The single European currency approached the yesterday’s minimums against the U.S. dollar and the other major currencies today as the bad news on the Dubai’s troubled debt worsened the global financial outlooks.
The demand for the high-yielding assets, including the riskier currencies (such as the euro), decreased after the Financial Times reported that the creditors of one of the Dubai World’s branches are adding pressure on the debtor. The report of the decreased industrial production in France in October has also spurred euro’s decline.
Month-over-month the industrial production declined by 0.8 percent in France, while a growth by 1.6 percent was expected by the market participants. Any disappointment in the fast economic recovery is going to hurt the euro. The currency also decreased to the lowest level against the Australian dollar since November 18, as the employment increased 6 times faster than expected in Australia.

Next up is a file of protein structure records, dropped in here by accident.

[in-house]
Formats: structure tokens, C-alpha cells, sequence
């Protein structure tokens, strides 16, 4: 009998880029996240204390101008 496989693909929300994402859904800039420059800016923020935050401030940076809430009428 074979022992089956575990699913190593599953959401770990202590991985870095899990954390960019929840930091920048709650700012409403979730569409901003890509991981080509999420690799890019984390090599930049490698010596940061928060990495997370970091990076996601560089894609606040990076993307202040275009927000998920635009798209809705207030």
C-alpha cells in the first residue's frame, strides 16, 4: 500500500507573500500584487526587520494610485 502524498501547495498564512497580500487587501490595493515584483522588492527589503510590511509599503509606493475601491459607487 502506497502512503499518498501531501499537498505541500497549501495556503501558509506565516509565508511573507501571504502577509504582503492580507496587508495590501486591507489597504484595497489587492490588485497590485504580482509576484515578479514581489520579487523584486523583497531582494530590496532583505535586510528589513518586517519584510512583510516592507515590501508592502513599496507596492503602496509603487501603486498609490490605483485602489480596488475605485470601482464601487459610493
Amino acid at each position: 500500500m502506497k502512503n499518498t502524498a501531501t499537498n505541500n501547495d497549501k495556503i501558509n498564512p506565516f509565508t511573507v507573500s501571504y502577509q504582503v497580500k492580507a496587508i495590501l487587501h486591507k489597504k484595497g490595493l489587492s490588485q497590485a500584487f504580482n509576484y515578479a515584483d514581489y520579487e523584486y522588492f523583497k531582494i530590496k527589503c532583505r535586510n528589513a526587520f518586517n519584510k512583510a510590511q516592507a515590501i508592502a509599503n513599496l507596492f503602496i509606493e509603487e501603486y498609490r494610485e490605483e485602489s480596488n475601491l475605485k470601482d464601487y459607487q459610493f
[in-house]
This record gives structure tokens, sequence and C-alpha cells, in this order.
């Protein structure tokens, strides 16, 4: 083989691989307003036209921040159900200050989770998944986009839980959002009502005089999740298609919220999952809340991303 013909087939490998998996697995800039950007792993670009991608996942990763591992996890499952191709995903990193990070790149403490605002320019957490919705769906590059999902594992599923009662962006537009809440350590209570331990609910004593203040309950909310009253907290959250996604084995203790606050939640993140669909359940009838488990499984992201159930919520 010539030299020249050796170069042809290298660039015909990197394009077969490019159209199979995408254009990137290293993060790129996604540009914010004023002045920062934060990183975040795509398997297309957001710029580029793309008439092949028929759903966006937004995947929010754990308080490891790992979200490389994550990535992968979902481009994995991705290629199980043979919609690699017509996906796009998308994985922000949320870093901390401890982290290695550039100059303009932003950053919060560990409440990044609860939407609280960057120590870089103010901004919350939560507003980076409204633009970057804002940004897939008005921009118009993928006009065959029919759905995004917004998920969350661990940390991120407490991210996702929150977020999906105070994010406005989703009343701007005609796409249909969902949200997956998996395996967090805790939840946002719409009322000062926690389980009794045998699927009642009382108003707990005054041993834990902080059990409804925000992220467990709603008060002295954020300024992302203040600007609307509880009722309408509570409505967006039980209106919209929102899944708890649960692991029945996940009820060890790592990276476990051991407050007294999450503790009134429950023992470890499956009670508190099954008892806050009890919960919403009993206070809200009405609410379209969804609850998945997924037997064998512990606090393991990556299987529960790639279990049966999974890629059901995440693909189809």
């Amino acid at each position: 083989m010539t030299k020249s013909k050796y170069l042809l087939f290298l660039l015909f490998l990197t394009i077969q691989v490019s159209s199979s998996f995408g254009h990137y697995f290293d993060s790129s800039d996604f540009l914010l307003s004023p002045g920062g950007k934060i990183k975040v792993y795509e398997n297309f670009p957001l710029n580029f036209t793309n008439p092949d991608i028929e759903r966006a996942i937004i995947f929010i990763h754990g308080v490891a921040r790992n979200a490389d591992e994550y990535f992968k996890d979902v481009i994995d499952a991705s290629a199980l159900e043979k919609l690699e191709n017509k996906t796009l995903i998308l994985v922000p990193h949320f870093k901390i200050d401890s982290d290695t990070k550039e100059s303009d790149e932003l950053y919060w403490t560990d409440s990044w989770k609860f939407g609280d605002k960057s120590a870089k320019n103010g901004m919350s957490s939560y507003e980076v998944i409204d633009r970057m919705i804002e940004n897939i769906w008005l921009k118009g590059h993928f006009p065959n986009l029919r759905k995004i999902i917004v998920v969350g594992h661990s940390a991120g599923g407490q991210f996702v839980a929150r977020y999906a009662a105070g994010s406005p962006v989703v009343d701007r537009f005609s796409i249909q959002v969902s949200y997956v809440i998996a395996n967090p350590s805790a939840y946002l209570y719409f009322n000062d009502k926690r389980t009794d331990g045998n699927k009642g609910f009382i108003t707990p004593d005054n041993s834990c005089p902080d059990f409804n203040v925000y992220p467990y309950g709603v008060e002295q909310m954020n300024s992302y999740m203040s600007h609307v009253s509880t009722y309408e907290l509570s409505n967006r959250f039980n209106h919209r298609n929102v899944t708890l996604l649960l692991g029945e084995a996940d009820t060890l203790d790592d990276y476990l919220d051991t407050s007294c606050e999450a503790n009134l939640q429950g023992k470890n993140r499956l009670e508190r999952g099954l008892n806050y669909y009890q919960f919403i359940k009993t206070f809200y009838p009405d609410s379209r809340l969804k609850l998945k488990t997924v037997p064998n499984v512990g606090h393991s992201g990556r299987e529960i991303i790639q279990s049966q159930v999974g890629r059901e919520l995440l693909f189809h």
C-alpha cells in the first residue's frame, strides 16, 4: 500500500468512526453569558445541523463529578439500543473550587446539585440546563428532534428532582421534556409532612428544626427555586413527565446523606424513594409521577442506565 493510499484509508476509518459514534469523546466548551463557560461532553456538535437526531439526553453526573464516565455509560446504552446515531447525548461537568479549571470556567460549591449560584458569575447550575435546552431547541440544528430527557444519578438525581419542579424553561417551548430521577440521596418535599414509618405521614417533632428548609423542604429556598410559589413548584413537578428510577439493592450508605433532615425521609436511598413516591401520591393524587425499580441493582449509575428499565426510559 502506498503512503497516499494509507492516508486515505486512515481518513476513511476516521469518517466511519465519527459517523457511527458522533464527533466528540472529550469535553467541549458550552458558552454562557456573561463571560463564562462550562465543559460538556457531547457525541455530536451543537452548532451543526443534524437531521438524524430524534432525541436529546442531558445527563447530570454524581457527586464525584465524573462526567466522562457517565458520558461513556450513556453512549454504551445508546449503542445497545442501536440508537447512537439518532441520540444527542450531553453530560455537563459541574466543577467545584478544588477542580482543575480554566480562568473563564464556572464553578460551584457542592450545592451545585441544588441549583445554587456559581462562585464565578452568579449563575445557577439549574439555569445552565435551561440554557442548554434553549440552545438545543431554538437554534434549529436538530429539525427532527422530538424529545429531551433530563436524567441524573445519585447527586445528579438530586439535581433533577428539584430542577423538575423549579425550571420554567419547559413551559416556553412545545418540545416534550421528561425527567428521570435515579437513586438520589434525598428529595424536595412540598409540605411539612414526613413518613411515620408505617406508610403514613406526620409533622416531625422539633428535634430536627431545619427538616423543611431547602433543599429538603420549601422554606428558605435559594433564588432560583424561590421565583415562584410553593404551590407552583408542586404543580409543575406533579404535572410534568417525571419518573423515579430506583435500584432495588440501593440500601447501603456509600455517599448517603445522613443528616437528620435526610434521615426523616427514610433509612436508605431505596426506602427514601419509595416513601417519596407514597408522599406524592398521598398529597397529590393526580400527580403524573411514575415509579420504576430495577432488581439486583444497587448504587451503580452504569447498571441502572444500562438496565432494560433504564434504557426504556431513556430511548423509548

But despite the other fundamental factors, the currency analysts mention Dubai situation as one of the main reasons for the current euro’s drop, which runs since December 4. Carry trades are at risk and they are mostly based on selling the dollar and the yen and buying the euro.
EUR/USD went down from 1.4738 to 1.4711 after reaching as low as 1.4685 today. EUR/JPY gained slightly — from 129.68 to 129.73, while EUR/AUD decreased from 1.6194 to 1.6078 or 0.7 percent.
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